Sunday, December 25, 2011

Advent Season, Short and Long


The Advent season lasts three or four weeks all depending on which day of the week November 30 falls. November 30th, the feast of St. Andrew the Apostle, anchors the season. The temporally nearest Sunday is always the first Sunday of Advent. Therefore if the last day of November falls on a Sunday through Wednesday, the season is long, if Thursday through Saturday, the season is short. This year Advent began on November 27, therefore we’ve just completed the longest Advent, lasting fully 28 days.

As soon as I was a little grown, which meant that we were living in deeply Catholic Bavaria, lighting those four candles on the four Sundays of Advent has been the most memorable part of Christmas for me. Now I discover that the Advent wreath has its origins in a Lutheran tradition dating to 1839. That year a Lutheran theologian and teacher, Johan Hinrich Wichern, took on the care of several poor children and moved into an old farm house with them. Came the Christmas season, and the children began to agitate. They wanted to know when Christmas would finally come. Wichern took an old wagon wheel and constructed the first-ever Advent wreath. He placed 20 small red candles for the days of the week and four large white candles to mark the Sundays. The reason for this arrangement emerges when we look at a calendar for 1839, presented herewith.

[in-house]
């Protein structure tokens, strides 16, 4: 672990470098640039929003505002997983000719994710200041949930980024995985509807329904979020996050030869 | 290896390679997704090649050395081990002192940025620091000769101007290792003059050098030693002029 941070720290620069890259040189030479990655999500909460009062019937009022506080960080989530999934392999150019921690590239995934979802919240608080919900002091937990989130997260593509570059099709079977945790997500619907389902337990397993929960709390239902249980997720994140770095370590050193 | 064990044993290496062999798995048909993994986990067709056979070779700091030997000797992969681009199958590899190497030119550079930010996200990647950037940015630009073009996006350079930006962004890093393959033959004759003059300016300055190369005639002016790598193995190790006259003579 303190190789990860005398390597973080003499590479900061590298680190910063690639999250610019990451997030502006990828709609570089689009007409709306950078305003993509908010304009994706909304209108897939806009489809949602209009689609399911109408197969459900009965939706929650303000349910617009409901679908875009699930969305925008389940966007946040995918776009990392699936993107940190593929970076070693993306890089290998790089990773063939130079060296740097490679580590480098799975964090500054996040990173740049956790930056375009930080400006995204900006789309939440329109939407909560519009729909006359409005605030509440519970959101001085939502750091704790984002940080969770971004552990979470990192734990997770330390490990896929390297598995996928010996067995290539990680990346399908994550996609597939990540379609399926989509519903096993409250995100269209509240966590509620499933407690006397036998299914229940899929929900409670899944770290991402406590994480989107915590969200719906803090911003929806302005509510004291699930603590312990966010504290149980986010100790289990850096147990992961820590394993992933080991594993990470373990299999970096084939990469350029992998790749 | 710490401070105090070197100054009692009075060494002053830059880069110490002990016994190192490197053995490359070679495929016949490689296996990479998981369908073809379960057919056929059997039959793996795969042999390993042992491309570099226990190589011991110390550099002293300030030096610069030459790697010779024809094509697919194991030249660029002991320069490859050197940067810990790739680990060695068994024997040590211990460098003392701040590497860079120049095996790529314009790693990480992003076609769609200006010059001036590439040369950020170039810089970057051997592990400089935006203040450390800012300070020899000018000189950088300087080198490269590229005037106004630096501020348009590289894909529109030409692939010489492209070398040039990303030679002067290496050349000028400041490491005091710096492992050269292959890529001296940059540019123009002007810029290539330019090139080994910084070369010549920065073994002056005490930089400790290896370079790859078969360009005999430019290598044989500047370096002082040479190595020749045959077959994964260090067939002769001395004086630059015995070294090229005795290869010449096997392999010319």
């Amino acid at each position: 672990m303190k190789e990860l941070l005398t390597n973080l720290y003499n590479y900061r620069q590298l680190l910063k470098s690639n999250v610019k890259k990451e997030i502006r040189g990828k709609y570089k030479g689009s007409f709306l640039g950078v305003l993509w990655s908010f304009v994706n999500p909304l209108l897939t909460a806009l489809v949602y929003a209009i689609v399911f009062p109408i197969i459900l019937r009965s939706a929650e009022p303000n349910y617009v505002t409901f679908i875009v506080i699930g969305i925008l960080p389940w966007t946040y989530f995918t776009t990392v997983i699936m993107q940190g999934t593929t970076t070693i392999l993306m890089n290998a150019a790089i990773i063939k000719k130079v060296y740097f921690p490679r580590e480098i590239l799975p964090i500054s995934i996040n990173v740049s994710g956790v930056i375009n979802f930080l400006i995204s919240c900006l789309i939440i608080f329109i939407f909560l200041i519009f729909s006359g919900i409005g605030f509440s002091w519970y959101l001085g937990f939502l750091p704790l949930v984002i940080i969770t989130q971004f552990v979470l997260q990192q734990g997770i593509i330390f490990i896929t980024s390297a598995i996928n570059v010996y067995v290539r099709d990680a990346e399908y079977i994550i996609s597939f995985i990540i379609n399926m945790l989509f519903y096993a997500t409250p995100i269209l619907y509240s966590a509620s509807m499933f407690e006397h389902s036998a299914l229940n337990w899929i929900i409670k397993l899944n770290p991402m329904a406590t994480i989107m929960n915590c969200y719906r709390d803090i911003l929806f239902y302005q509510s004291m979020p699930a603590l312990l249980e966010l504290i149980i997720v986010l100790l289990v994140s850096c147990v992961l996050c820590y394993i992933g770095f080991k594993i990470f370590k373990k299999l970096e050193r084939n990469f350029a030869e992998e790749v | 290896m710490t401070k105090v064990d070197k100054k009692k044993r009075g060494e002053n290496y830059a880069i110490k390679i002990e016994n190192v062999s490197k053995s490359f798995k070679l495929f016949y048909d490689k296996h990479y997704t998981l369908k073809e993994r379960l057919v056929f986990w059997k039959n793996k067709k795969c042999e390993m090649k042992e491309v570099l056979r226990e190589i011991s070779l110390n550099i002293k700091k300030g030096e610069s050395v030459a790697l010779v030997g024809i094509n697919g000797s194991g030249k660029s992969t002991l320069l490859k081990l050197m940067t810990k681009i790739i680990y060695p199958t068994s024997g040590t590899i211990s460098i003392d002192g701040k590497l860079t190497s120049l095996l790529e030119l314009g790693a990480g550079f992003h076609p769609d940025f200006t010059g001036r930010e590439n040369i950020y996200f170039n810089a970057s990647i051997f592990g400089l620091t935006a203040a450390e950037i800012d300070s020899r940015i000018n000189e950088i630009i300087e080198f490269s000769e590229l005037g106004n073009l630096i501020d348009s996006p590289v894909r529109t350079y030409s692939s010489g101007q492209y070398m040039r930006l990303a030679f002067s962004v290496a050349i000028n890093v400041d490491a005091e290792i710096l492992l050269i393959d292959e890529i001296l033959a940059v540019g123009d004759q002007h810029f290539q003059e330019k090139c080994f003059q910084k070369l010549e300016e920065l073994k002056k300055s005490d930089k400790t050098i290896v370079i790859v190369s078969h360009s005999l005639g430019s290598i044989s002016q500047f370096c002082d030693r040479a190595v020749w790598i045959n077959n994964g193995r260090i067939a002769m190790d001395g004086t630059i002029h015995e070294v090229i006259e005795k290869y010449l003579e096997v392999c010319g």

December 1839
S
M
Tu
W
Th
F
S
1
2
3
4
5
6
7
8
9
10
11
12
13
14
15
16
17
18
19
20
21
22
23
24
25
26
27
28
29
30
31




Ever since, as it were... Now, mind you, controversy soon surrounded this custom, and in a few decades or so Wichern’s origination of this custom came under fire. Someone claimed that a poem, written by a famous German poet, Matthias Claudius, who’d lived in the eighteenth century, had already appeared back then celebrating the Adventskrantz. But thanks to the diligence of the German Wikipedia, whence I have this lovely story (link), the actual author of the poem was a grand-nephew of Matthias, himself a lyricist and teacher, named Hermann Claudius (1878-1980). Thus Wichern retains his title. Not that people have got message yet—hence I encountered accounts of the wreath placing it into the dim pasts of antiquity.

In any case, we lit our candles yesterday evening for the first time, just about a week late. The long season’s done. And thus we wish you all a Merry Christmas on this Christmas Day.

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